I probably enjoy acting the least of my three fields, but only because I’m a control freak and with acting you have the least amount of control. You’re a cog in the wheel and that can be a beautiful thing, being part of something much larger than yourself. But with songwriting and novel writing, it’s all coming from just me and there’s something really satisfying about that. That said, I feel lucky that I can express myself in all these different ways and I wouldn’t want to give any of them up.
Let’s talk about your newest single called “Worry.” What was the inspiration for this track? How would you say that it compares to the rest of your latest album, “Tizzy”?
I had a tough 2018. It was hard to explain because I had a great year professionally. My latest book, Dear Evan Hansen: The Novel, had debuted on the New York Times bestseller list at #2. It was a dream come true. And yet, I was more depressed than I had been in a long, long while. I had also begun therapy for the first time in my life and it was unearthing all these long-buried emotions. Those emotions found their way into my new songs, most of which were written on a freshly acquired upright piano. “Worry” was written one morning, just me tapping on a single piano key, over and over, saying just one word to myself, worry, worry, worry. It was like I was trying to push the feeling out of me, exorcise it from my being. “Worry” is one of the few upbeat songs on Tizzy and had it been written for another album it probably would have been turned into a more traditional guitar song. But I kept it on piano and I’m glad I did because I think it adds to the spooky uneasiness that is anxiety.
How creatively were you involved with the making of the music video for “Worry”?
It was a total team effort with director Rob Fitzgerald and me. We’ve known each other for two decades now so we have an easy working relationship. We just kept bouncing ideas off each other on the phone, sending links to other videos we liked, slowly refining and refining our idea. We had a low budget so we wanted to keep the concept very simple. For this video it was all about the planning. Finding the right paint colors for the walls, the perfect toy piano to use (and smash), deciding to keep the camera position fixed the whole time. The actual shooting was very quick, just a few hours. Then Rob spent a few weeks getting the edit just right. Because the video is one static frame, the challenge was to cut the video in a way that it was always building and evolving over the entire three minutes. Rob killed it. It’s one of my favorite music videos I’ve ever done.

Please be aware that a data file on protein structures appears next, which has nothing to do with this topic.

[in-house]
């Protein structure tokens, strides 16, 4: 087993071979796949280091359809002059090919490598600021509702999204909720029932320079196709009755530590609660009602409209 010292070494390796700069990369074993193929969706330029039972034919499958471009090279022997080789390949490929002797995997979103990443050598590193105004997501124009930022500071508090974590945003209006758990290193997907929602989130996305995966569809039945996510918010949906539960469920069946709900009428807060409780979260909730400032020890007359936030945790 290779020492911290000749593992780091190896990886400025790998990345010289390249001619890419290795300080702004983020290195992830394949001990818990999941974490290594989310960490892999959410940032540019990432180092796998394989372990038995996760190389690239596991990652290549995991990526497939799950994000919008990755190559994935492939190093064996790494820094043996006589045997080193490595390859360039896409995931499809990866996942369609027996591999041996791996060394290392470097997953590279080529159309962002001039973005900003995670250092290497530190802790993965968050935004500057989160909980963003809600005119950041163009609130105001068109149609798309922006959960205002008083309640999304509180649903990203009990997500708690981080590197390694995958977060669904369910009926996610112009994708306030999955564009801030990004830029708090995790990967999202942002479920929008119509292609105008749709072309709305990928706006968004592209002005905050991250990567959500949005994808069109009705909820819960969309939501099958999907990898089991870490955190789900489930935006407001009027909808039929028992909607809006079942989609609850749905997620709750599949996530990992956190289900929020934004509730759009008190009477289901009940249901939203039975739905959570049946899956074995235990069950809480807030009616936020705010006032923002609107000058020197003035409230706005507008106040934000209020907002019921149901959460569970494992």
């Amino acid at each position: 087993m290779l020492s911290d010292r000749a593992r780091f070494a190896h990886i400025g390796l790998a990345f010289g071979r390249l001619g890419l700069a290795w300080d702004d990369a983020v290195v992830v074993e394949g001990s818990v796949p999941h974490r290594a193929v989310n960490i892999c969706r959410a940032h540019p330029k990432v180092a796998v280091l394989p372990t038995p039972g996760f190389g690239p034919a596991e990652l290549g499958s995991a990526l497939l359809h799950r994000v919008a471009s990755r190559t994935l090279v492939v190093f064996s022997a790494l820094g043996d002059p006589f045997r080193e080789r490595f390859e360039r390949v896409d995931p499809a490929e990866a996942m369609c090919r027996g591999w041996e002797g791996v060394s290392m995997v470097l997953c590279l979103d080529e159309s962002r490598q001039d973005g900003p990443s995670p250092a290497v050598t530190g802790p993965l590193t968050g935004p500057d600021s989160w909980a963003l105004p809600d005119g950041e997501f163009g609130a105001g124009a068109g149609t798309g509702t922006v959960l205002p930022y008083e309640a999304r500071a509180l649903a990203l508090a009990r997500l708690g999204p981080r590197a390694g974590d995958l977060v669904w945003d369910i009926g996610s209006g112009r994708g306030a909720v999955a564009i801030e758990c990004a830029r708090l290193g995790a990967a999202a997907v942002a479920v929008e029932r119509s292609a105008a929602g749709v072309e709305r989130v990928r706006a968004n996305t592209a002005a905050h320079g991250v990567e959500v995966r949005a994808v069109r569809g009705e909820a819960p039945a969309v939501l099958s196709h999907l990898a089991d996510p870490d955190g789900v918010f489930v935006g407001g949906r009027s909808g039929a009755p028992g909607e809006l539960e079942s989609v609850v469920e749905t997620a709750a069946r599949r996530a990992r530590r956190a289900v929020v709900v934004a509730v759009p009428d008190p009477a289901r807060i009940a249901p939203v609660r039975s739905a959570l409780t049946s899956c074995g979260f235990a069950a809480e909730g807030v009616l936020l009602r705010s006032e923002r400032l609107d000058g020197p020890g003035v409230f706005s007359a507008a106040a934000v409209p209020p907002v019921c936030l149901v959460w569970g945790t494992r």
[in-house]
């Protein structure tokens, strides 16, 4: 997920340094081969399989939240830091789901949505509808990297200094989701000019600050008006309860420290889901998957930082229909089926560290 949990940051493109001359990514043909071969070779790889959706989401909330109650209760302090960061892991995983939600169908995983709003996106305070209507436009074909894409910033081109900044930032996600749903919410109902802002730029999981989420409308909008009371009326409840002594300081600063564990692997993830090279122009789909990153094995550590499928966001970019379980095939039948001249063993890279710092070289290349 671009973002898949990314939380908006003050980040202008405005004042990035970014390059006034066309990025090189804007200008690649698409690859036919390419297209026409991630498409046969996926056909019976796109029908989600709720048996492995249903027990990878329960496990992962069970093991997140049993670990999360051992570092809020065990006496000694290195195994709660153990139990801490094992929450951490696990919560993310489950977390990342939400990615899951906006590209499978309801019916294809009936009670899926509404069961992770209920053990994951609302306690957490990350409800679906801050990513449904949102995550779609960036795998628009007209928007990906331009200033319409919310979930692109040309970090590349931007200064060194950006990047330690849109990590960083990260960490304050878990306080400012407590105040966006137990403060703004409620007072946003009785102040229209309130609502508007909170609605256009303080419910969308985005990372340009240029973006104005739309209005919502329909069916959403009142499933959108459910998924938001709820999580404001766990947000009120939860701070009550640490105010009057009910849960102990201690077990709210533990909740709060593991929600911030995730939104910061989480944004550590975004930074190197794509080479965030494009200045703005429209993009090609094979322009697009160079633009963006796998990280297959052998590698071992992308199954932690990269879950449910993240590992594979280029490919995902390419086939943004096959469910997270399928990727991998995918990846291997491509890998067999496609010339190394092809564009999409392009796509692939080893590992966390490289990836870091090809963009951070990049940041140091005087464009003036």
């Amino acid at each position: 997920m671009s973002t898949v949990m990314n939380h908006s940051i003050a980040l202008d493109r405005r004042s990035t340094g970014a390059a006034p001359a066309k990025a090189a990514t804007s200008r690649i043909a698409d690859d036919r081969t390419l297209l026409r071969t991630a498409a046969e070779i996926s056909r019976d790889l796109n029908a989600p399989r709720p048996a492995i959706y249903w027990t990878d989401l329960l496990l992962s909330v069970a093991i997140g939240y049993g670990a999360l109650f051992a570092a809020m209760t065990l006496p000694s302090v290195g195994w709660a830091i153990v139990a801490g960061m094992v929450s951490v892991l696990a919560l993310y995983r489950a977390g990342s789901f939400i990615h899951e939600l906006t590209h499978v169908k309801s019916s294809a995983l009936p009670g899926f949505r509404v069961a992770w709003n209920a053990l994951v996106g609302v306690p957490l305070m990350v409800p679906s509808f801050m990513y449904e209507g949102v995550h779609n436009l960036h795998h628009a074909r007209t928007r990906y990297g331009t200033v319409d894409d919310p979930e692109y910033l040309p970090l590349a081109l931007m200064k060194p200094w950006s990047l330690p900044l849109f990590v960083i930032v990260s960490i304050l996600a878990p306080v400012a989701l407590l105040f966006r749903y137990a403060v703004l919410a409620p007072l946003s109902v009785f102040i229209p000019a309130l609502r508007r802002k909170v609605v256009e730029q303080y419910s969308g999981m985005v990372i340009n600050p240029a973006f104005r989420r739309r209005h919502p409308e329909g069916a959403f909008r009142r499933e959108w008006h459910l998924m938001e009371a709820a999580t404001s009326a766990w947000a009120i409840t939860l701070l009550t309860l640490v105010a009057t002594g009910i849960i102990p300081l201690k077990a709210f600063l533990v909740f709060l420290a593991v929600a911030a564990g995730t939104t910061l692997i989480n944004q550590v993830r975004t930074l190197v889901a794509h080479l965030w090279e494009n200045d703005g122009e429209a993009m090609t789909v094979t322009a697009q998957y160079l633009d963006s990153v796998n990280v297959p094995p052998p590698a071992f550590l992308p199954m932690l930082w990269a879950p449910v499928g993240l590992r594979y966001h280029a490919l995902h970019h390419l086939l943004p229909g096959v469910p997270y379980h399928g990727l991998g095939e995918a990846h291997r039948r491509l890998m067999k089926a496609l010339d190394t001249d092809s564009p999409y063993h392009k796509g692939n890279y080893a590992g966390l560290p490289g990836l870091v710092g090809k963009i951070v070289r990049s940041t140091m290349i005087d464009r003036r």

How do you think you have grown as a musician since you first started making music?
I’ve become way more efficient. I instinctively know where a song should go, what kind of song it wants to be, almost immediately. I used to try to lead a song instead of letting the song lead me.
What has it been like keeping up with your social media accounts and all of the different platforms? Is it hard to stay up to date on it all? What would you say is your favorite way to connect with your fans now? What has social media done for your career so far?
I miss the days when artists were mysterious and you knew almost nothing about them. I don’t understand the over-sharing thing. I guess I’m just old. So needless to say, I’m not a big fan of social media. Some days I love it, but most days it fills me with panic and dread. And as a father, I fear it.
Who are some of your favorite artists or rather, what musicians have continued to inspire you and your music? Who would you absolutely love to work with in the future?
The artists who inspire me the most are the storytellers. The ones who can offer insight into the world with a mixture of wordplay and vulnerability. Conor Oberst. Phoebe Bridgers. Car Seat Headrest. Julien Baker. All these artists are currently inspiring me.
If you had an unlimited budget and your schedule was free, what would your dream music video look like?
More than expensive set pieces and effects, I’m looking for innovative ideas. So my whole budget would go to hiring one of the great directors from my childhood like Michel Gondry or Spike Jonze. I once worked with director Mark Romanek on a Mountain Dew commercial. That’s probably the closest I’ll ever get to working with a music video legend.
At the end of the day, what do you hope people take away from your music?
I want people to hear my songs and say to themselves, “Wow, someone out there gets me.”